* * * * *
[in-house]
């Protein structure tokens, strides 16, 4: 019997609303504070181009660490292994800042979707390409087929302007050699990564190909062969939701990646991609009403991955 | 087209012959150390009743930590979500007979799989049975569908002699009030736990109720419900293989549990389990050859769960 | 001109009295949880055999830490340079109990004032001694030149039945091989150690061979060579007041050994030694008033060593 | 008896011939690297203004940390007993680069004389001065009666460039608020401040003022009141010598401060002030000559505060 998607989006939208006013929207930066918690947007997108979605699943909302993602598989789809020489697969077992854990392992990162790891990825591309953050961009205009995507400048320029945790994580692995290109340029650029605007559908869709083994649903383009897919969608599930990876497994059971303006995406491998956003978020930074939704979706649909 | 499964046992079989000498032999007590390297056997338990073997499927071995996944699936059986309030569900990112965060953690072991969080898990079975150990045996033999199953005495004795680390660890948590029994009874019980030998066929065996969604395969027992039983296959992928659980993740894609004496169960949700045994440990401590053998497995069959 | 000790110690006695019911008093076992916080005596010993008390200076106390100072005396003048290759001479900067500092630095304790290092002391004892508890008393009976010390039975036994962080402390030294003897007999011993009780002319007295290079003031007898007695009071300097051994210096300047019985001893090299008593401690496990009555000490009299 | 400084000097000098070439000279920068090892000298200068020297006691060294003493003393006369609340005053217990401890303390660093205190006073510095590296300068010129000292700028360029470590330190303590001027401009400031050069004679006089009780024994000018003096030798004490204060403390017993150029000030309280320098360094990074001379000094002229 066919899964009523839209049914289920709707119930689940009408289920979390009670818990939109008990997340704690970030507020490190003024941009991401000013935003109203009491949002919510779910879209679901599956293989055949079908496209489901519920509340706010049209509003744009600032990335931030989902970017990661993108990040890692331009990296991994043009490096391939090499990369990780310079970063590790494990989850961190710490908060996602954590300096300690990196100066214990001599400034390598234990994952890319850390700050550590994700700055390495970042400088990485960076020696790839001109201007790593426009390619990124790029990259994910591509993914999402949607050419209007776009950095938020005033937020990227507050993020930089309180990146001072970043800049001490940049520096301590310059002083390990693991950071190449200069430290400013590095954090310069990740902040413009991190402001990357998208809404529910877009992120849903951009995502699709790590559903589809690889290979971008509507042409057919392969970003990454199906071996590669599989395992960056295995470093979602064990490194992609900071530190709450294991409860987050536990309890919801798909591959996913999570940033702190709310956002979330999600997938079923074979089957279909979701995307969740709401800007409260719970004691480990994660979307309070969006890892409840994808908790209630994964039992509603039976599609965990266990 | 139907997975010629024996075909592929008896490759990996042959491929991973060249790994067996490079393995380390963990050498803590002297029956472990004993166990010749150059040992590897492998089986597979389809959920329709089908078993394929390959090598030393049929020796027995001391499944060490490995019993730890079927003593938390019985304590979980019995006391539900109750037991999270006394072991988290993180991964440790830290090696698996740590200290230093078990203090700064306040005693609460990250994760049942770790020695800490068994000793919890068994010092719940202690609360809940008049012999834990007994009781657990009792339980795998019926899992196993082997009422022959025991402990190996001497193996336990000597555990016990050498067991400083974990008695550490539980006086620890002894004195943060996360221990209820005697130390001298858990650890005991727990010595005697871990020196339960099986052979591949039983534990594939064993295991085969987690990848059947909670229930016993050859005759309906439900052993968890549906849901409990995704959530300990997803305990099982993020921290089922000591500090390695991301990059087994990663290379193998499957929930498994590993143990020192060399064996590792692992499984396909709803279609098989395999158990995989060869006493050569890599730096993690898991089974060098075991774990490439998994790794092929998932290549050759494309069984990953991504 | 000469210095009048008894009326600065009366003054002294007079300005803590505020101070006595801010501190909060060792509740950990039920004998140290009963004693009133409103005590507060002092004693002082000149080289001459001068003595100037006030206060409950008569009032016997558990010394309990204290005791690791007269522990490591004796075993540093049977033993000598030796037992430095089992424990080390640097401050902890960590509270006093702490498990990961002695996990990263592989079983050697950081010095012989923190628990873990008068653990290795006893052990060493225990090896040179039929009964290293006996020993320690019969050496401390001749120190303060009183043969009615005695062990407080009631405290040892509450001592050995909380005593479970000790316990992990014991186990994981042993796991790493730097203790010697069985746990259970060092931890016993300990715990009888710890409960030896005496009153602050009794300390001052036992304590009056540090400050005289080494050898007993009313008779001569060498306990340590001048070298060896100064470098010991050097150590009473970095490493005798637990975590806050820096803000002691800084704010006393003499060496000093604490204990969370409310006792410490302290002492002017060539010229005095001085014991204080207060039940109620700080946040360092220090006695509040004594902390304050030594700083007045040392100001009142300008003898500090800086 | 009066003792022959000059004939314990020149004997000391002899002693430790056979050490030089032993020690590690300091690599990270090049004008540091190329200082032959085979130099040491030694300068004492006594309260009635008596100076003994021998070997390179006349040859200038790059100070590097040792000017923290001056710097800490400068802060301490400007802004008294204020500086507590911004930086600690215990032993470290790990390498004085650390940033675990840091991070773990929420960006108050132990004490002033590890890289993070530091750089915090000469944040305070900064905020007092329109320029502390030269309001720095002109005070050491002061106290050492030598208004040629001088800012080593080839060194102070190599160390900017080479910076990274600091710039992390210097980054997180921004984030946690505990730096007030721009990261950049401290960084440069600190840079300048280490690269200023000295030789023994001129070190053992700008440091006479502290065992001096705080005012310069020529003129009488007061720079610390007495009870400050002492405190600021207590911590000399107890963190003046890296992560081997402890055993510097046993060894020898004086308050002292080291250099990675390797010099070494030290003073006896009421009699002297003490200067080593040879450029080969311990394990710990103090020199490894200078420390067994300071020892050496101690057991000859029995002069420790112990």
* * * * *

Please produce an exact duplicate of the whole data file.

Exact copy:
[in-house]
């Protein structure tokens, strides 16, 4: 019997609303504070181009660490292994800042979707390409087929302007050699990564190909062969939701990646991609009403991955 | 087209012959150390009743930590979500007979799989049975569908002699009030736990109720419900293989549990389990050859769960 | 001109009295949880055999830490340079109990004032001694030149039945091989150690061979060579007041050994030694008033060593 | 008896011939690297203004940390007993680069004389001065009666460039608020401040003022009141010598401060002030000559505060 998607989006939208006013929207930066918690947007997108979605699943909302993602598989789809020489697969077992854990392992990162790891990825591309953050961009205009995507400048320029945790994580692995290109340029650029605007559908869709083994649903383009897919969608599930990876497994059971303006995406491998956003978020930074939704979706649909 | 499964046992079989000498032999007590390297056997338990073997499927071995996944699936059986309030569900990112965060953690072991969080898990079975150990045996033999199953005495004795680390660890948590029994009874019980030998066929065996969604395969027992039983296959992928659980993740894609004496169960949700045994440990401590053998497995069959 | 000790110690006695019911008093076992916080005596010993008390200076106390100072005396003048290759001479900067500092630095304790290092002391004892508890008393009976010390039975036994962080402390030294003897007999011993009780002319007295290079003031007898007695009071300097051994210096300047019985001893090299008593401690496990009555000490009299 | 400084000097000098070439000279920068090892000298200068020297006691060294003493003393006369609340005053217990401890303390660093205190006073510095590296300068010129000292700028360029470590330190303590001027401009400031050069004679006089009780024994000018003096030798004490204060403390017993150029000030309280320098360094990074001379000094002229 066919899964009523839209049914289920709707119930689940009408289920979390009670818990939109008990997340704690970030507020490190003024941009991401000013935003109203009491949002919510779910879209679901599956293989055949079908496209489901519920509340706010049209509003744009600032990335931030989902970017990661993108990040890692331009990296991994043009490096391939090499990369990780310079970063590790494990989850961190710490908060996602954590300096300690990196100066214990001599400034390598234990994952890319850390700050550590994700700055390495970042400088990485960076020696790839001109201007790593426009390619990124790029990259994910591509993914999402949607050419209007776009950095938020005033937020990227507050993020930089309180990146001072970043800049001490940049520096301590310059002083390990693991950071190449200069430290400013590095954090310069990740902040413009991190402001990357998208809404529910877009992120849903951009995502699709790590559903589809690889290979971008509507042409057919392969970003990454199906071996590669599989395992960056295995470093979602064990490194992609900071530190709450294991409860987050536990309890919801798909591959996913999570940033702190709310956002979330999600997938079923074979089957279909979701995307969740709401800007409260719970004691480990994660979307309070969006890892409840994808908790209630994964039992509603039976599609965990266990 | 139907997975010629024996075909592929008896490759990996042959491929991973060249790994067996490079393995380390963990050498803590002297029956472990004993166990010749150059040992590897492998089986597979389809959920329709089908078993394929390959090598030393049929020796027995001391499944060490490995019993730890079927003593938390019985304590979980019995006391539900109750037991999270006394072991988290993180991964440790830290090696698996740590200290230093078990203090700064306040005693609460990250994760049942770790020695800490068994000793919890068994010092719940202690609360809940008049012999834990007994009781657990009792339980795998019926899992196993082997009422022959025991402990190996001497193996336990000597555990016990050498067991400083974990008695550490539980006086620890002894004195943060996360221990209820005697130390001298858990650890005991727990010595005697871990020196339960099986052979591949039983534990594939064993295991085969987690990848059947909670229930016993050859005759309906439900052993968890549906849901409990995704959530300990997803305990099982993020921290089922000591500090390695991301990059087994990663290379193998499957929930498994590993143990020192060399064996590792692992499984396909709803279609098989395999158990995989060869006493050569890599730096993690898991089974060098075991774990490439998994790794092929998932290549050759494309069984990953991504 | 000469210095009048008894009326600065009366003054002294007079300005803590505020101070006595801010501190909060060792509740950990039920004998140290009963004693009133409103005590507060002092004693002082000149080289001459001068003595100037006030206060409950008569009032016997558990010394309990204290005791690791007269522990490591004796075993540093049977033993000598030796037992430095089992424990080390640097401050902890960590509270006093702490498990990961002695996990990263592989079983050697950081010095012989923190628990873990008068653990290795006893052990060493225990090896040179039929009964290293006996020993320690019969050496401390001749120190303060009183043969009615005695062990407080009631405290040892509450001592050995909380005593479970000790316990992990014991186990994981042993796991790493730097203790010697069985746990259970060092931890016993300990715990009888710890409960030896005496009153602050009794300390001052036992304590009056540090400050005289080494050898007993009313008779001569060498306990340590001048070298060896100064470098010991050097150590009473970095490493005798637990975590806050820096803000002691800084704010006393003499060496000093604490204990969370409310006792410490302290002492002017060539010229005095001085014991204080207060039940109620700080946040360092220090006695509040004594902390304050030594700083007045040392100001009142300008003898500090800086 | 009066003792022959000059004939314990020149004997000391002899002693430790056979050490030089032993020690590690300091690599990270090049004008540091190329200082032959085979130099040491030694300068004492006594309260009635008596100076003994021998070997390179006349040859200038790059100070590097040792000017923290001056710097800490400068802060301490400007802004008294204020500086507590911004930086600690215990032993470290790990390498004085650390940033675990840091991070773990929420960006108050132990004490002033590890890289993070530091750089915090000469944040305070900064905020007092329109320029502390030269309001720095002109005070050491002061106290050492030598208004040629001088800012080593080839060194102070190599160390900017080479910076990274600091710039992390210097980054997180921004984030946690505990730096007030721009990261950049401290960084440069600190840079300048280490690269200023000295030789023994001129070190053992700008440091006479502290065992001096705080005012310069020529003129009488007061720079610390007495009870400050002492405190600021207590911590000399107890963190003046890296992560081997402890055993510097046993060894020898004086308050002292080291250099990675390797010099070494030290003073006896009421009699002297003490200067080593040879450029080969311990394990710990103090020199490894200078420390067994300071020892050496101690057991000859029995002069420790112990």